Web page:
Put away your troubles, said the silver-tongued candidate, and enraptured Canadians followed, without ever learning where he intended to lead. Trudeaumania was the elixir that blotted out a newly complex world. It was also, by any intelligent measure, a disaster, one Canadians are only now beginning to understand.

Rather than reconcile the two founding cultures, the new prime minister so alienated Quebec that Separatist terrorism in Montreal soon forced Trudeau to declare martial law. In private, the de facto Francophone leader, René Lévesque, derisively called him "Elliott" (his Anglophone mother's name), and the division became so bitter the Separatists soon captured both the provincial government in Quebec and the opposition in Ottawa.

Trudeau destroyed the friendly relationship with the United States, inviting a trickle of draft evaders to turn into an onrush. His pet project, the "repatriation" from Britain of the Canadian constitution and the addition of a Charter of Rights, had the effect of handing the courts sway over virtually every aspect of Canadian life, while diminishing the power of the elected bodies. Even after he was finally replaced, briefly by the Liberal John Turner, then by the Tory Brian Mulroney, Trudeau was able to scuttle attempts to alter the Trudeau formula. In short, he succeeded in remaking the country in his own image.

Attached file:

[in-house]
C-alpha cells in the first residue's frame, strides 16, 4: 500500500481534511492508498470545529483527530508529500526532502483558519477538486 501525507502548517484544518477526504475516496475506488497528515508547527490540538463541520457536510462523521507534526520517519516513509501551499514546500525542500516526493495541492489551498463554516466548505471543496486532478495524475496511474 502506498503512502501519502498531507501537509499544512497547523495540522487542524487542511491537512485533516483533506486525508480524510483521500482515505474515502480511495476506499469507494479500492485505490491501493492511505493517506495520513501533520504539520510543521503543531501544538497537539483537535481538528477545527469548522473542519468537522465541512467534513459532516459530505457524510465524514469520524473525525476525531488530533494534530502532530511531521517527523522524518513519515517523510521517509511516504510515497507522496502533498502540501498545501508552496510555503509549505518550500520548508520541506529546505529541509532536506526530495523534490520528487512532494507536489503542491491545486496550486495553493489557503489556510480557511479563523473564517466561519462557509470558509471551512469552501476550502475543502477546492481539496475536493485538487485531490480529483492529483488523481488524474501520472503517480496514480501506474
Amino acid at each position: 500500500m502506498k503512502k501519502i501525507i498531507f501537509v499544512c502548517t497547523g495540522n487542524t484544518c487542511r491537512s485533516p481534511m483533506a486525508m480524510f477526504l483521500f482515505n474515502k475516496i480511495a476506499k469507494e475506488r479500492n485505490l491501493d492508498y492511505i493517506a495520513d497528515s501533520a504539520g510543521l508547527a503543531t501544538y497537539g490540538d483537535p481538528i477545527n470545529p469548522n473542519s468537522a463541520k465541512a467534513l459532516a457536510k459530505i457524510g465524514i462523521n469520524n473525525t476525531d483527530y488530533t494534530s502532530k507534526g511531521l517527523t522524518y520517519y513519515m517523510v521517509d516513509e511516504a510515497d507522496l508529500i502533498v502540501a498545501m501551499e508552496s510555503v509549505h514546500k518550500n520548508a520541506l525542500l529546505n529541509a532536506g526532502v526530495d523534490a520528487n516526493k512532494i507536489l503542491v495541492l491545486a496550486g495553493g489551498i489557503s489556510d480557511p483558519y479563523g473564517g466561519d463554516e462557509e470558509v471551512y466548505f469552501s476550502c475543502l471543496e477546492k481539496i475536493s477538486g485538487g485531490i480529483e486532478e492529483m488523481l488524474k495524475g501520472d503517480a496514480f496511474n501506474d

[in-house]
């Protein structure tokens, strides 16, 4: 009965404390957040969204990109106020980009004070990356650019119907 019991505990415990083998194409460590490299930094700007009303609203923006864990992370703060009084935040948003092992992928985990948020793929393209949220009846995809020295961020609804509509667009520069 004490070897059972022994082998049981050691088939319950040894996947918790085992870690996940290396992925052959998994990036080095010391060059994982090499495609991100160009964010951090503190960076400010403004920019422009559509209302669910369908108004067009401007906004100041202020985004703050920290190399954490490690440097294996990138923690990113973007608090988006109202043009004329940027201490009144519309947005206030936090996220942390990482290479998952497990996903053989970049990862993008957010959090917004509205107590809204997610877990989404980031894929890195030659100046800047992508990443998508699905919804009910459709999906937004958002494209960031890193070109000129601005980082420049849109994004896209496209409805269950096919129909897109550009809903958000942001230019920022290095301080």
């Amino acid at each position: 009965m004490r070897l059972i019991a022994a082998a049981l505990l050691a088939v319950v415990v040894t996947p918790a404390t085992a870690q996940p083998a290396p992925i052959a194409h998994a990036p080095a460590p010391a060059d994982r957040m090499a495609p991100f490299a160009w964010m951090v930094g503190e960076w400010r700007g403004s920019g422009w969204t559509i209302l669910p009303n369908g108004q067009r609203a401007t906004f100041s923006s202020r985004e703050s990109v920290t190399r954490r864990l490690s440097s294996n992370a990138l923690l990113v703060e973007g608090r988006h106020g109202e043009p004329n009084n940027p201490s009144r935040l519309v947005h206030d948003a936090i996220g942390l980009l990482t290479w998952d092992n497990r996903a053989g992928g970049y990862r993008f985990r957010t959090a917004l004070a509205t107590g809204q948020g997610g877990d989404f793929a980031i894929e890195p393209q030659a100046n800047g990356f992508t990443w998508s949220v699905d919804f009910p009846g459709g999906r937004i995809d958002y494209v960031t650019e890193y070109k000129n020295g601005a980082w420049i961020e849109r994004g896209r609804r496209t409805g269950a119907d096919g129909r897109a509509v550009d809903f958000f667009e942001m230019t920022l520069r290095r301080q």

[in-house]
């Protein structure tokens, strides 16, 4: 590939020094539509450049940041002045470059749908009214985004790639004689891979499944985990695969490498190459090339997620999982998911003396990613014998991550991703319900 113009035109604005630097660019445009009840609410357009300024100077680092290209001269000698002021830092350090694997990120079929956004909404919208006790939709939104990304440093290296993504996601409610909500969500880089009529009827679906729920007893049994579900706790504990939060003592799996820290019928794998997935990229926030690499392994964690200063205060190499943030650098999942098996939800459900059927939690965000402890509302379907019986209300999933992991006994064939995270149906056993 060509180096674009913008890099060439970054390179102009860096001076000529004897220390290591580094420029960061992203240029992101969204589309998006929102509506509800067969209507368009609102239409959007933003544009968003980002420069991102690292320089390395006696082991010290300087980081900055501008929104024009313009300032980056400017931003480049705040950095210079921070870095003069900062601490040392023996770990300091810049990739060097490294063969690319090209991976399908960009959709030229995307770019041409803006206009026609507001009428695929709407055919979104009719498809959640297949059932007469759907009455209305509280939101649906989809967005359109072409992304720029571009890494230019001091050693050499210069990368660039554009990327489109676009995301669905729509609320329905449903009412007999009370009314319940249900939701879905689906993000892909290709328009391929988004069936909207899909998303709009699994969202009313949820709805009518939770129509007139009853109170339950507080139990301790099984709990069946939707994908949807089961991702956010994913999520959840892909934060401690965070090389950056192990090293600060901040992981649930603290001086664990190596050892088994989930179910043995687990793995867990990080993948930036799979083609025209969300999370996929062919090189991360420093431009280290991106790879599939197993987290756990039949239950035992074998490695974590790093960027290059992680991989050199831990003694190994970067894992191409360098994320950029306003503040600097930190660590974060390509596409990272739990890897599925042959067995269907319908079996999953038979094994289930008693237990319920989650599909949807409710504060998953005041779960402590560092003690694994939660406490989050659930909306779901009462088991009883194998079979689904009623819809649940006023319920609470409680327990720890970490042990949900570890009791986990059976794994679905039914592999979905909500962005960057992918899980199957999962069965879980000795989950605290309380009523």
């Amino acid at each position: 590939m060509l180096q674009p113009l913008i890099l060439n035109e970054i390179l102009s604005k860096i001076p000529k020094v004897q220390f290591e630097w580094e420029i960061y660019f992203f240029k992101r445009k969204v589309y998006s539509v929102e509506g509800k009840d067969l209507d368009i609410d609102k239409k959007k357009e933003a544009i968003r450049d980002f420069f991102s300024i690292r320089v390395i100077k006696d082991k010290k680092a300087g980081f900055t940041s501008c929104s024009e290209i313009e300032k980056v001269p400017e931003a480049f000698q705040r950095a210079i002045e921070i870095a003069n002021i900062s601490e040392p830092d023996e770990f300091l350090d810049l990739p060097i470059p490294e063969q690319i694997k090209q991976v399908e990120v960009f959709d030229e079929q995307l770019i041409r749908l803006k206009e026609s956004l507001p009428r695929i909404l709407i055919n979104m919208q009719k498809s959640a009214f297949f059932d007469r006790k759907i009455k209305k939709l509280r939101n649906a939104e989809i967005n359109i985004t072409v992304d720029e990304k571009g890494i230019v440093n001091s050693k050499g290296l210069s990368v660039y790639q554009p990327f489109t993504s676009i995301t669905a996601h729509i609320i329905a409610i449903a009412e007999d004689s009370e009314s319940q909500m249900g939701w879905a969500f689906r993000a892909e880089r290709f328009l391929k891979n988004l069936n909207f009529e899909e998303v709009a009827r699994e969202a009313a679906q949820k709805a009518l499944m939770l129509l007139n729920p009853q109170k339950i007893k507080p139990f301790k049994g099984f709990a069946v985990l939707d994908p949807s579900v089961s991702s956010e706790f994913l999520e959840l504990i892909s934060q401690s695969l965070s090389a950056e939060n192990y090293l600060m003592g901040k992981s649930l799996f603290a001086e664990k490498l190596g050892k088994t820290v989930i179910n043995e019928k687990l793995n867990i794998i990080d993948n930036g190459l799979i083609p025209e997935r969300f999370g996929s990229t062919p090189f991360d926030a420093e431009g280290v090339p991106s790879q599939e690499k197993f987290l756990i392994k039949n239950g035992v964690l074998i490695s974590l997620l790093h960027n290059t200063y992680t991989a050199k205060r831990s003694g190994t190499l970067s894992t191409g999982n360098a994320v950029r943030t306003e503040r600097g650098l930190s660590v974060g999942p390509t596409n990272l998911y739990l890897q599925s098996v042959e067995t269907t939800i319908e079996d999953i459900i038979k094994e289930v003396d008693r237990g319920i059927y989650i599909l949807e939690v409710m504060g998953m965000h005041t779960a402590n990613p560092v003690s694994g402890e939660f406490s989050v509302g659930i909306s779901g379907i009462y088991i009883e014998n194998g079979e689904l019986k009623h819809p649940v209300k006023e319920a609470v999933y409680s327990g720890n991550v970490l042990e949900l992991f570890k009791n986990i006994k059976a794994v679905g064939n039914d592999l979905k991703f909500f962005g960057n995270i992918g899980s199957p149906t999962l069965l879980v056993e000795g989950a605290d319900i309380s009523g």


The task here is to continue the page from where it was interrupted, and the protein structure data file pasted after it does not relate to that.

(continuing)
To many Canadians, especially the huge number now on the left, the view of Trudeau offered here is heresy. It is nevertheless history - a history that contains a cautionary tale.

Lionel Chetwynd is an Oscar and Emmy Award-nominated filmmaker and documentarian.

Copyright 2008 - The Weekly Standard